Jacqueline Freimor


In 1995, Jacqueline Freimor won first prize in the Unpublished Writers category of the MWA's 50th Anniversary Short Story Competition, which included publication in Alfred Hitchcock Mystery Magazine. Since then, her stories have appeared in both print and online magazines and have been reprinted in The Best Mystery Stories of the Year: 2021 and The Best American Mystery and Suspense 2022. Her novella "The Case of the Bogus Cinderellas," which won the 2022 Black Orchid Novella Award, was published in the July/August 2023 issue of Alfred Hitchcock Mystery Magazine, and her story "Foreword," originally published in Vautrin, currently appears in The Best American Mystery and Suspense 2023.

Q: Tell us about your journey as a writer (How did you get started? What propelled you into the industry? Were there pivotal moments or key inspirations?)

I was always an avid reader--in fact, I remember the day in first grade when I realized I could read--but I didn't think I could write, because writers were geniuses whose stories and books flowed from brain to pen fully formed. Becoming an editor in my twenties gave me permission to write, because I discovered that the writing part of writing is actually editing. Once I realized that I could rewrite and edit and rewrite and edit again, I signed up for a creative writing class, and I've been writing ever since. I started submitting my short stories to magazines and journals and was roundly rejected until about thirty years ago, when I submitted a short story to the Mystery Writers of America's 50th Anniversary Short Story Competition. My story won first place in the unpublished writers category and was published in Alfred Hitchcock Mystery Magazine. That was the encouragement I needed to continue writing and submitting my work.

Q: What genre/s do you write in? What aspects of this genre or genres captivate you most?

Mostly crime and mystery fiction and occasionally speculative fiction.

Q: What do you write? (short stories, novels, poems, etc.)

Primarily short stories, but I've also written one and a half (thus far unpublished) novels.

Q: What does your creative process look like for coming up with ideas? How do you get started? Are there specific experiences or themes that fuel your creativity?

I'm a fairly obsessive collector of facts, and many of my stories are spurred by news items about weird and wonderful objects or events that I've never heard of before. I do a lot of reading, and inevitably a few of these interests begin to coalesce, and I find myself thinking, "What if...?" I've also had stories sparked by a title that pops into my head or, as in the case of a story currently in Ellery Queen Mystery Magazine, a first paragraph or two. I have no idea where those come from!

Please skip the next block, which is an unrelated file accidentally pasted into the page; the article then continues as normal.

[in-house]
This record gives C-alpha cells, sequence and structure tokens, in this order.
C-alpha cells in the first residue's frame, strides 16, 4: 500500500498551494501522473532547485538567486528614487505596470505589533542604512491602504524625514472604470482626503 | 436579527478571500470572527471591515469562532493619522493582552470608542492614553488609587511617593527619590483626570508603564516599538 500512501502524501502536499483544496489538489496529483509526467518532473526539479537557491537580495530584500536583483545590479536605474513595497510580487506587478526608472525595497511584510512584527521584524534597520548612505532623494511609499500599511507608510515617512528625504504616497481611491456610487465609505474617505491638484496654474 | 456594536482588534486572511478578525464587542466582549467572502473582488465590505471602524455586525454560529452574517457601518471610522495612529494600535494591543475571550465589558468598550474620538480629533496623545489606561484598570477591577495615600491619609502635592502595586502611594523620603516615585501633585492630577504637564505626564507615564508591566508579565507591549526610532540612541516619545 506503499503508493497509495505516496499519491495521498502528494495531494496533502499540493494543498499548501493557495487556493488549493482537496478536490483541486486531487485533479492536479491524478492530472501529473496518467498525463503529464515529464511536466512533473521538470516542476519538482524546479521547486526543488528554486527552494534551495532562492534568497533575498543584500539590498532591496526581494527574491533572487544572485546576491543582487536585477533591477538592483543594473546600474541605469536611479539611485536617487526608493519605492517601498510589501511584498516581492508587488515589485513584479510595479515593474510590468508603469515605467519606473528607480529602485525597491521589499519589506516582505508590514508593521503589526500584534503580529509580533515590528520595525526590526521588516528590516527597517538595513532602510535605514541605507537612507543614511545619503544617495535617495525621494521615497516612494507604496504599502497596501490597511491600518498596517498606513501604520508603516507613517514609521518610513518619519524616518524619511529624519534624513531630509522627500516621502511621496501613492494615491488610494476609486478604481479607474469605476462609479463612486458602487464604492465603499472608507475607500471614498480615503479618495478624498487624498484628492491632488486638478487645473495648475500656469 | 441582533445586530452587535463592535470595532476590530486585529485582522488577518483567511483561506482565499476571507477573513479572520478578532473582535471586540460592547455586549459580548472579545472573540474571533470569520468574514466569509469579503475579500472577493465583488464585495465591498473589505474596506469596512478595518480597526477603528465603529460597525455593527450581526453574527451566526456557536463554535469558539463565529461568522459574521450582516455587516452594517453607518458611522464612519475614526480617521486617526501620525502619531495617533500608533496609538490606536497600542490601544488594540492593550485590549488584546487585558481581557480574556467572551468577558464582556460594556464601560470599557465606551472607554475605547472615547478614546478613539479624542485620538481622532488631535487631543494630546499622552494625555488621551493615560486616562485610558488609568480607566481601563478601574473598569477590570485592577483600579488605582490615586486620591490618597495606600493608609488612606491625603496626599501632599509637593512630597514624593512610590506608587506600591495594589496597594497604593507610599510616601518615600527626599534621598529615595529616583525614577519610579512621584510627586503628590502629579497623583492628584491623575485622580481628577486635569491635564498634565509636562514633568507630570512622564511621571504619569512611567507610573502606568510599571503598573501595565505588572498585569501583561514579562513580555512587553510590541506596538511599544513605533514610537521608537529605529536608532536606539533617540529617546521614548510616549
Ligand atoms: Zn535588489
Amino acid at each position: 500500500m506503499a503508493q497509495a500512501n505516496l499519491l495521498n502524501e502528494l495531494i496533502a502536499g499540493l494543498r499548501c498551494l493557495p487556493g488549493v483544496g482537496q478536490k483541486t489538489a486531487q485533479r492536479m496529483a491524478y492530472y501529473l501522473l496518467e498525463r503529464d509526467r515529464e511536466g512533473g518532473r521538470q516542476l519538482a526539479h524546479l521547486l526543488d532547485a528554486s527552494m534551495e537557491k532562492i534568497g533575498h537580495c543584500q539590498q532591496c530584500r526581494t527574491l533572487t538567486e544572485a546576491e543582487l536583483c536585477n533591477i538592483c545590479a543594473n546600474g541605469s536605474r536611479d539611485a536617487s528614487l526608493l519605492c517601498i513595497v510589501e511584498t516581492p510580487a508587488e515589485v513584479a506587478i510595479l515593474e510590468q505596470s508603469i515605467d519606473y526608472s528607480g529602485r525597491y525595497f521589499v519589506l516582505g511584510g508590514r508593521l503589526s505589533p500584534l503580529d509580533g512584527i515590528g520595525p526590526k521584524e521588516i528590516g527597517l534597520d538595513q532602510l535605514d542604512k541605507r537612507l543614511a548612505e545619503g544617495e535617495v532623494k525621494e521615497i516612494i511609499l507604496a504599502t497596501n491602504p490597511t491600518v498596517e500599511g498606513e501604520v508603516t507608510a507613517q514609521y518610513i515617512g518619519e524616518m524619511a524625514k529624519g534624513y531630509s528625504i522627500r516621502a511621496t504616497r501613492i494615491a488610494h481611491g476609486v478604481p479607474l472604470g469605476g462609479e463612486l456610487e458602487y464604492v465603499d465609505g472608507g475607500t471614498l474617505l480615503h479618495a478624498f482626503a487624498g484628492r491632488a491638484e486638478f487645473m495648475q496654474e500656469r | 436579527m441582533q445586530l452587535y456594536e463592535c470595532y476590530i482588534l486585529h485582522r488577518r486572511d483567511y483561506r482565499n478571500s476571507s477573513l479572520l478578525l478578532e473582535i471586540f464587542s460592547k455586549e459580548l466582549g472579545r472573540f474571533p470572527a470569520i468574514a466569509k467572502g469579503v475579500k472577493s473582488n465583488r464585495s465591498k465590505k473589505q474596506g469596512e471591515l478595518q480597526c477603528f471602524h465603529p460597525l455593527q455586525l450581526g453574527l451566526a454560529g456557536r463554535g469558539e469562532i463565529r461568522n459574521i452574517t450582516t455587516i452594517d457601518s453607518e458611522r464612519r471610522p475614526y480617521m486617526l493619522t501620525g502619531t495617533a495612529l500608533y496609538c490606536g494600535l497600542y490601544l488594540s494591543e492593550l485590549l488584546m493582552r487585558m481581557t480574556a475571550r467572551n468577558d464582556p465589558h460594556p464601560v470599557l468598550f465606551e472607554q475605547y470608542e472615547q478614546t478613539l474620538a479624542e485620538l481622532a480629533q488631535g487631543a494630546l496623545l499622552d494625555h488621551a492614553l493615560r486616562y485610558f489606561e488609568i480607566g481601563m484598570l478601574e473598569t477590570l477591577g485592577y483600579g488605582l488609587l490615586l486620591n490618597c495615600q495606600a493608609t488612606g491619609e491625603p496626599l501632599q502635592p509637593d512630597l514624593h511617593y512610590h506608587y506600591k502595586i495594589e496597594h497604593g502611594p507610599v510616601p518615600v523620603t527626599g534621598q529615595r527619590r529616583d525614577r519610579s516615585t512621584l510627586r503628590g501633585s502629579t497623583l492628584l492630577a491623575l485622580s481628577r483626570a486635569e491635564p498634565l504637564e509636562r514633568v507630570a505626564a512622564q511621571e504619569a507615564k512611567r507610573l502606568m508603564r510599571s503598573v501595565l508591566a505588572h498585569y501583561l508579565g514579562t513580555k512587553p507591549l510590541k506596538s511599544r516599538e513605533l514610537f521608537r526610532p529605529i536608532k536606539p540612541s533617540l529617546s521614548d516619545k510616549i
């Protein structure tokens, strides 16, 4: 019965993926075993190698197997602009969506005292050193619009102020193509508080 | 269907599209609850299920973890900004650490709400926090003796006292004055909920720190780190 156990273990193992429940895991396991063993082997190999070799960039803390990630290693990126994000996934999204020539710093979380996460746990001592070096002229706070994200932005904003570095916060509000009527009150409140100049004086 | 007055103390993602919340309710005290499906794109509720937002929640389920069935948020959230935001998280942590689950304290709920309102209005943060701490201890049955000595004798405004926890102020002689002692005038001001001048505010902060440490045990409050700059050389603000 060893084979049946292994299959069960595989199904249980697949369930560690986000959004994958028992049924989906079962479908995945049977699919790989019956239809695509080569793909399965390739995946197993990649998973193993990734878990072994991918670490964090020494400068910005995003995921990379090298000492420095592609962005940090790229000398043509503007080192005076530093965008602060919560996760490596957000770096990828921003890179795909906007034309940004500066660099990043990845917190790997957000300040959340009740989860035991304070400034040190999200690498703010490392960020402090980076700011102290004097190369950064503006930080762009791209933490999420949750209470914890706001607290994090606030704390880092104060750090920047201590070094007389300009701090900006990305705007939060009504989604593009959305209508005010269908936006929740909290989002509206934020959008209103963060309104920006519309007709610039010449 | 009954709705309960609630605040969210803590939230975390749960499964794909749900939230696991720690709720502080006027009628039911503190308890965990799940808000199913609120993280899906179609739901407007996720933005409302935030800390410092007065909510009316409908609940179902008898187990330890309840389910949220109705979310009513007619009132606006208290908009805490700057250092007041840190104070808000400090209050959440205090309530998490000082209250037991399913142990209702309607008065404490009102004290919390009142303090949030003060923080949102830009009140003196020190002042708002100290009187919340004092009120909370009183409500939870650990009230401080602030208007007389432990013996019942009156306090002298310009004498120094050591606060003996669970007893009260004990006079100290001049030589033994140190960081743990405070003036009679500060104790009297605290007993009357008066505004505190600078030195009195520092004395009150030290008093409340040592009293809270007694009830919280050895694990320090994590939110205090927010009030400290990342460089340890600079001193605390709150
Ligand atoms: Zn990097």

Q: What is your favorite part about being a writer?

I love creating worlds in my imagination and then doing research in the service of reproducing them on the page. I also love setting writing challenges for myself, such as, Can I write a story in the second person and make it work? Can I write a story in which one of the narrators has had a stroke and developed aphasia? What would that language sound like?

Q: What advice do you have for aspiring authors?

Never give up. Seriously. For several years, I sent the story that ultimately won the MWA competition to every single magazine and journal in the crime and mystery genre, and it was rejected by everyone--including the magazine that eventually published it as part of my prize package! Oh, and also make sure that your submissions are formatted properly and that you are polite to the people who are considering publishing it.

Q: How do you overcome writer's block? Can you share personal strategies and experiences?

One trick I use on myself is to always end a writing session mid-sentence, paragraph, or page, not at the end of a section of a story or a chapter of a book. I find a fresh, blank screen daunting, so if there's already a sentence waiting for me when I next open the file, I can jump right back in, even if I end up deleting the sentence. It's like a little writing prompt.

Q: What motivated you to write for Storiaverse and how does the platform align with your goals?

When I learned about the platform, I was intrigued by the challenge--again, I like challenges!--of merging language and art (and sound? touch?) to tell a story.

Q: Tell us about the most recent story you have written for Storiaverse? What themes or elements can audiences expect? Why did you want to tell this particular story?

My story uses one of my favorite writing techniques (I'm not specifying it; no spoilers here) to explore the effect of social media on our ideas about relationships and reality. I studied anthropology in school, and I find myself constantly speculating about the effects of technology on human societies.

Q: What do you like about the opportunity to merge reading with animation?

I confess that I'm not a fan of graphic novels (gasp!), because I'm always distracted by the art. As a reader, I think that Storiaverse’s use of animation during the reading of a story will work much better for me in integrating art and the written word.

Q: How important is diversity and representation in writing? And how do you approach it in your work?

I think it's important to incorporate diverse characters in my writing because the world is diverse, and I'm trying to describe it authentically. In doing so, however, I know that I risk appropriating a culture that is not my own or falling back on stereotypes, both of which I consider lazy writing practices. To prevent that, I do as much research as I possibly can, including talking to people who have different ethnicities or backgrounds from mine.